In 1834 Jacksonville was the largest city in the state of Illinois. Yes, bigger than Chicago in the pre-Cubs days. Then a few other things started happening. The Potawatomi Indians were driven through town on the trail of death, colleges and state schools started springing up along with a mental hospital, Abe Lincoln spoke against slavery on the downtown square, the Beatles albums started pouring out of Capitol Records, and Garth Brooks came to lunch with 1000 close friends to thank them for turning out 50 million of his records. In the span of 170 years we went from a 160-acre tract of land in the middle of the Morgan County Wilderness to “I’ve Got Friends in Low Places.”
And in case statistics excites you, the females outnumber the town’s males by 10 to 9, and there are 4174 families residing within Jacksonville’s borders. The average Jacksonvillian is 37 years old, a statistic that will no doubt depress most who read this.
Our town’s notable citizens include the father of modern dentistry, the inventor of Braille printing devices, a famous geneticist, one of the nation’s first botanists, the co-founder of Panavision for the movies, a CNN reporter, two Civil War generals, a three-time Presidential candidate, the Missouri State Treasurer, an ambassador to Denmark and Iceland, the governor of the Montana territory, our 13th governor, a goodly number of Congresspersons, a pro golfer on the PGA tour, professional baseballers with the Chicago White Sox, Cleveland Indians, St. Louis Cardinals, Minnesota Twins, New York Giants, St. Louis Brown, Pittsburgh Pirates, a bronze medalist in the Olympics, and the guy who broke Muhammad Ali’s jaw. Not bad for a town that still can’t get its traffic lights timed out properly on Morton Avenue.
And like all towns our size, there are bits of weirdness in our history and a few things we’d like to forget. . . African-American citizens relegated to the balcony of the Illinois Theatre or the back section of the Times. . . . a city council that took all the power away from the mayor when he turned out to be a Democrat. . . citizens of a certain color being served from a side window only of a soda shop on the square. . .a Presbyterian minister who’d have to leave town on Sunday mornings via side streets since members of certain churches would throw rocks at his horse because of his abolitionist sermons. . . . “Loony Cruising,” when high school boys would drive around the grounds of the State Hospital to shout derogatory remarks at the residents. We’ve had our dark moments. It comes from being human.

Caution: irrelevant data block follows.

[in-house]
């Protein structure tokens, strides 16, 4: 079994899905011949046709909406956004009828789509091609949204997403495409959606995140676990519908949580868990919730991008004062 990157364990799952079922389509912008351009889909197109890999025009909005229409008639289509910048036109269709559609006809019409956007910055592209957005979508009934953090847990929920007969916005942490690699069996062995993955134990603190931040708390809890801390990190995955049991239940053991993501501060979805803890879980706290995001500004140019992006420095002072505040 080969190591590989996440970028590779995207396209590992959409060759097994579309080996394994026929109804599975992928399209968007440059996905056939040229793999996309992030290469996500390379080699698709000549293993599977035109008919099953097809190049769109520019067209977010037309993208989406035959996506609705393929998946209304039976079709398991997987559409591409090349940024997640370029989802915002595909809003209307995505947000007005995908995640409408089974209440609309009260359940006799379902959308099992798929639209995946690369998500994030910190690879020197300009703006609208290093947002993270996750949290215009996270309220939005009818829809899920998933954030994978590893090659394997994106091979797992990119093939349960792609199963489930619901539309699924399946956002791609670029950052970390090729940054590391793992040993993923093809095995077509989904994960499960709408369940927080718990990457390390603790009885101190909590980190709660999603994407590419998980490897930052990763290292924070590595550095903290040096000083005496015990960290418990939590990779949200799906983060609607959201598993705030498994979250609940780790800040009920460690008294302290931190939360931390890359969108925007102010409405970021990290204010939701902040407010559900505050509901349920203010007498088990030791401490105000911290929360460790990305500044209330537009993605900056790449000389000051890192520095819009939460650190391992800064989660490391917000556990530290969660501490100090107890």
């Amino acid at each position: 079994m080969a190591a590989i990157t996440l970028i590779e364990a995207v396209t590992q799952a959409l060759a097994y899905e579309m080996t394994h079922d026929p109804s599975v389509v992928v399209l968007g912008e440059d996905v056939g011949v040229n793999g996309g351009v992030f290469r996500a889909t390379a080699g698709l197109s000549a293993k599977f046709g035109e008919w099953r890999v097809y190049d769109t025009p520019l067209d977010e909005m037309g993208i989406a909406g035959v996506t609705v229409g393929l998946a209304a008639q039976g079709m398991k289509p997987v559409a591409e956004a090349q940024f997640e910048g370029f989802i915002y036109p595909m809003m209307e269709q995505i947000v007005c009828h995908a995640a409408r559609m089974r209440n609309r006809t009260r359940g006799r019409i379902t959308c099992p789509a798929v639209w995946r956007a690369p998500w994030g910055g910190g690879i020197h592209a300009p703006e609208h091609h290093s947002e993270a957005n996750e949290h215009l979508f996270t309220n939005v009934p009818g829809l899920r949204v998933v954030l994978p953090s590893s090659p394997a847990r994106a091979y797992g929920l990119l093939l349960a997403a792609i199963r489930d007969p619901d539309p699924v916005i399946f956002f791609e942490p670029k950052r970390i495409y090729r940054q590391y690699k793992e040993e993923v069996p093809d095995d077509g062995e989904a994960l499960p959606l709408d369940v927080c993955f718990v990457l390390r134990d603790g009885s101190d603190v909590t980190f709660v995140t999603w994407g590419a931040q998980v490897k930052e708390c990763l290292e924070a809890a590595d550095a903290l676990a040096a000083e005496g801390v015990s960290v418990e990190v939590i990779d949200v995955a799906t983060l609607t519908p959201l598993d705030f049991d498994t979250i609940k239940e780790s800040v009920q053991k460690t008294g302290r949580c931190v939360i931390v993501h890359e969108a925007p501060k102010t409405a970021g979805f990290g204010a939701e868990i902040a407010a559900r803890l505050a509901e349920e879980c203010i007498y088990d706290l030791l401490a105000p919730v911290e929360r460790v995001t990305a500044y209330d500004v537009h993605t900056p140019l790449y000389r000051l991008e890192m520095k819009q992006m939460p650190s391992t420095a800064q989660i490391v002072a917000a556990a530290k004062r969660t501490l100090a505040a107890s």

It all came into perspective to me on a recent evening as I was waiting for my cast to arrive for a rehearsal at the Playhouse on the Square. A man of about my age rounded the corner of the old Elliot Bank building with his two young grandchildren. The fellow asked about the theatre and various other new constructions on the square and I tried to help him out with my limited knowledge. He told me, “I grew up in Jacksonville but I’ve been in San Diego for most of my life.” He’d come back with his family for a visit and on that night he was showing his grandkids the square where he used to hang out in the 1960’s. “It’s changed so much. . . really nice,” he said. He pointed to a spot on the Farmers Bank side of the square and said, “That’s where the girls always parked so that’s where we’d cruise. The shoppers were mainly here on the east side of the square but on the west end. . . that was the teenagers’ hangout.”
I walked across the street to show him the recently installed memorials to the Constitution and a tree planted in honor of one of my favorite ladies, retiring Lincoln Land star Jan Terry. He said, “When I left town the place was sort of beginning to collapse. I had no idea all this was happening.” He’d just driven in from the west and noted, “Back then the town ended at Massey Lane. Somebody’s built a whole new town west of there now.” I saw my actors pulling up and told him I had to run. He thanked me for my “official” tour and before we parted he said, “But most of all I remember the people. I guess that’s what sticks with you.”
We had a good rehearsal but more than once that evening I found my mind drifting back to my conversation with the fellow. The people. I guess that’s what sticks with you. And those people, those relationships, are something we can continue to build and strengthen without government grants, tax referendums, new buildings or construction. That, in essence, is our town.